Where to Buy Weed in Oregon

Oregon has more dispensaries per capita than any state in the US. There are approximately 16.5 weed shops per 100,000 people, so you should have no problem getting high in the Beaver State.


There are over 800 active dispensary licenses in Oregon, with several hundred more applications accepted. Adults over 21 can shop from an array of cannabis products, or order curbside pickup at many of them.


Oregon does allow for cannabis delivery. Many dispensaries run their own delivery programs, while others partner with delivery services to get Oregonians their weed at home. 

Direct to Consumer

Direct to consumer sales allow the customer to bypass dispensary channels and purchase directly from a brand. Currently, this trend has not picked up tremendously in Oregon, though delivery remains popular. 

Black Market

Despite legalization efforts, the marijuana black market remains active. The illegal purchase of weed from a black market dealer comes with serious risks. Not only is it difficult to determine the potency and purity of the product, but the legal implications can be disastrous. In some cases, a mere slap on the wrist, but in others, buying weed illegally results in jail time or a prison sentence. For those that live in a state with a medical or recreational marijuana program, it’s best to obtain cannabis through legal channels.

General FAQ

Where can you smoke weed in Oregon? 

You can only smoke weed in the privacy of your own residence in Oregon, or another private residence with permission. However, there are certain allowances for events where cannabis consumption is allowed. The catch is that they are private properties and attendees have been granted permission. 

Can you smoke weed in public in Oregon? 

No, you cannot smoke weed in public in Oregon.

When was weed legalized in Oregon?

Medical marijuana was legalized in 1998, and voters legalized recreational marijuana in 2014. Initial phases went into effect in July 2015.

Punishment for Illegal Acts FAQ

What are the penalties for selling, gifting, transporting, or importing weed?

In Oregon, the legal delivery of homegrown marijuana without compensation is allowed for up to 1 ounce, and is not subject to any penalties or fines. However, the delivery of more than 1 ounce, up to 16 ounces, is considered a Class A violation and can result in a fine of up to $2,000. Fines and punishments increase with volume. 

What is the penalty for selling to a minor?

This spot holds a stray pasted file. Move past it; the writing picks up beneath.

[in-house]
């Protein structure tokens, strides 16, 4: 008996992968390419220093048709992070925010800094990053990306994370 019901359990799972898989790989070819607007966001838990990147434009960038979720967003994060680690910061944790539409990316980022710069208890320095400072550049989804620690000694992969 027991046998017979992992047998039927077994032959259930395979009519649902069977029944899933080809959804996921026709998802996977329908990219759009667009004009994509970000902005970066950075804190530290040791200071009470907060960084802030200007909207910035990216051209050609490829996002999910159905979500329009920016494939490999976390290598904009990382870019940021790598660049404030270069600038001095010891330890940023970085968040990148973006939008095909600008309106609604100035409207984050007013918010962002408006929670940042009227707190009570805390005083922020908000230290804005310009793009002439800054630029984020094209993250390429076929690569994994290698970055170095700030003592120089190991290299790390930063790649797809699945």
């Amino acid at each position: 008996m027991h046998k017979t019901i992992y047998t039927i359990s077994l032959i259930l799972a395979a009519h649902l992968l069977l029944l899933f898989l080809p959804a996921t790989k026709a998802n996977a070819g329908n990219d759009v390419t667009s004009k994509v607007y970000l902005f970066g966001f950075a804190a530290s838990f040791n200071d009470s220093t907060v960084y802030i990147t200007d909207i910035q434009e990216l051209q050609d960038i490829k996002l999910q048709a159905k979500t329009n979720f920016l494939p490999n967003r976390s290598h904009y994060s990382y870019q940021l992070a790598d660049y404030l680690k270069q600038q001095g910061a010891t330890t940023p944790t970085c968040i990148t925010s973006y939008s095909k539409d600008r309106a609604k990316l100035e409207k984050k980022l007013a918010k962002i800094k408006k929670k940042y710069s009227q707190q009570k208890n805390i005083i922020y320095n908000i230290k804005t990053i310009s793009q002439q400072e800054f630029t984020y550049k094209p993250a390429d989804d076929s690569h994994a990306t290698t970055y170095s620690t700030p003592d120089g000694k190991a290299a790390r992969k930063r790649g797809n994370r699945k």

One of the most severe penalties in Oregon is for delivering any amount of marijuana to a minor, which is considered a class C felony, and can result in up to 5 years in prison and a fine of up to $125,000. Additionally, delivering any amount of marijuana within 1,000 feet of school grounds is a class A felony, and could result in up to 20 years in prison and a fine of up to $375,000.

What is possession with the intent to sell?

Possession with intent to sell is when a person possesses more cannabis than they can reasonably consume, indicating it may be intended for the black market. 

The penalties for marijuana possession in the state of Oregon vary depending on the amount possessed and the location of the possession. Possession of 2 ounces or less in public is not penalized and carries no fine. Possession of between 2 and 4 ounces in public is considered a violation and is punishable by a fine of up to $1000. Possession of between 4 and 8 ounces in public is considered a misdemeanor and can result in up to 6 months of incarceration and a fine of up to $2,500. 

Possession of more than 8 pounds is considered a felony and is punishable by up to 5 years in prison and a fine of up to $125,000. Possession of marijuana in private is treated differently, with possession of 8 ounces or less being not penalized and carrying no fine. Possession of between 8 ounces and 1 pound in private is considered a violation and is punishable by a fine of up to $1,000. 

Possession of between 1 and 2 pounds in private is considered a misdemeanor and can result in up to 6 months of incarceration and a fine of up to $2,500. Possession of more than 8 pounds in private is considered a felony and is punishable by up to 5 years in prison and a fine of up to $125,000.

When is possession still a crime?

Possession is a crime if you hold more than the legal limit or intend to distribute.